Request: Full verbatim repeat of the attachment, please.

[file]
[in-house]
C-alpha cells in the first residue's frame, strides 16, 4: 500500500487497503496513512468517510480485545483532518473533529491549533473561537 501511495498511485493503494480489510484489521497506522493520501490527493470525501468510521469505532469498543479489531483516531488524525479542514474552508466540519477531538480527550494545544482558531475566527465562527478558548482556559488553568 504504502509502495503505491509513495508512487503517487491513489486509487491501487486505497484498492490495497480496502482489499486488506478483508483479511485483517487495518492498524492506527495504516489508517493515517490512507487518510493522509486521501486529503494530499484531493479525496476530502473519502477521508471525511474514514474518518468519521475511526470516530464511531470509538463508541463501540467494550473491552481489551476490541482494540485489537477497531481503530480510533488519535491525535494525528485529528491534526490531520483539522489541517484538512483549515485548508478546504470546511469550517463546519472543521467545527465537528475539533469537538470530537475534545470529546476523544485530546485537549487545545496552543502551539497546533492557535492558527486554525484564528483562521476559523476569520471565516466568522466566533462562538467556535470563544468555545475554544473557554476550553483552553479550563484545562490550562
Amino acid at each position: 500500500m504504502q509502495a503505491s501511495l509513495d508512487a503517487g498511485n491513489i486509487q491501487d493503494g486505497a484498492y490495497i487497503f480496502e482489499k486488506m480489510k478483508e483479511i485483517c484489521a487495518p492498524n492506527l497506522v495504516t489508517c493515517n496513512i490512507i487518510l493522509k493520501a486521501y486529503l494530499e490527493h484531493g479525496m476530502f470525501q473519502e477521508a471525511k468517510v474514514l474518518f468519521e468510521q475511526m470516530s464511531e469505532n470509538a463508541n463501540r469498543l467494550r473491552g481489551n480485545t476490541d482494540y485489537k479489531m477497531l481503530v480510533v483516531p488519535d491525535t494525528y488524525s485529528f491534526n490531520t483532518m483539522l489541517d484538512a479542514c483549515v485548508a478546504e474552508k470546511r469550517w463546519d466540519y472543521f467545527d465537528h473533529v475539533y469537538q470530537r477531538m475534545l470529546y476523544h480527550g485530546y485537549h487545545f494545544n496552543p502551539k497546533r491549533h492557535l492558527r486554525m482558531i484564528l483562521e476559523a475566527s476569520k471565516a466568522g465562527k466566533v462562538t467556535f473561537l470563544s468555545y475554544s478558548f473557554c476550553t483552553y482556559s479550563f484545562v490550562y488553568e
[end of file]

[in-house]
C-alpha cells in the first residue's frame, strides 16, 4: 500500500487497503496513512468517510480485545483532518473533529491549533473561537 501511495498511485493503494480489510484489521497506522493520501490527493470525501468510521469505532469498543479489531483516531488524525479542514474552508466540519477531538480527550494545544482558531475566527465562527478558548482556559488553568 504504502509502495503505491509513495508512487503517487491513489486509487491501487486505497484498492490495497480496502482489499486488506478483508483479511485483517487495518492498524492506527495504516489508517493515517490512507487518510493522509486521501486529503494530499484531493479525496476530502473519502477521508471525511474514514474518518468519521475511526470516530464511531470509538463508541463501540467494550473491552481489551476490541482494540485489537477497531481503530480510533488519535491525535494525528485529528491534526490531520483539522489541517484538512483549515485548508478546504470546511469550517463546519472543521467545527465537528475539533469537538470530537475534545470529546476523544485530546485537549487545545496552543502551539497546533492557535492558527486554525484564528483562521476559523476569520471565516466568522466566533462562538467556535470563544468555545475554544473557554476550553483552553479550563484545562490550562
Amino acid at each position: 500500500m504504502q509502495a503505491s501511495l509513495d508512487a503517487g498511485n491513489i486509487q491501487d493503494g486505497a484498492y490495497i487497503f480496502e482489499k486488506m480489510k478483508e483479511i485483517c484489521a487495518p492498524n492506527l497506522v495504516t489508517c493515517n496513512i490512507i487518510l493522509k493520501a486521501y486529503l494530499e490527493h484531493g479525496m476530502f470525501q473519502e477521508a471525511k468517510v474514514l474518518f468519521e468510521q475511526m470516530s464511531e469505532n470509538a463508541n463501540r469498543l467494550r473491552g481489551n480485545t476490541d482494540y485489537k479489531m477497531l481503530v480510533v483516531p488519535d491525535t494525528y488524525s485529528f491534526n490531520t483532518m483539522l489541517d484538512a479542514c483549515v485548508a478546504e474552508k470546511r469550517w463546519d466540519y472543521f467545527d465537528h473533529v475539533y469537538q470530537r477531538m475534545l470529546y476523544h480527550g485530546y485537549h487545545f494545544n496552543p502551539k497546533r491549533h492557535l492558527r486554525m482558531i484564528l483562521e476559523a475566527s476569520k471565516a466568522g465562527k466566533v462562538t467556535f473561537l470563544s468555545y475554544s478558548f473557554c476550553t483552553y482556559s479550563f484545562v490550562y488553568e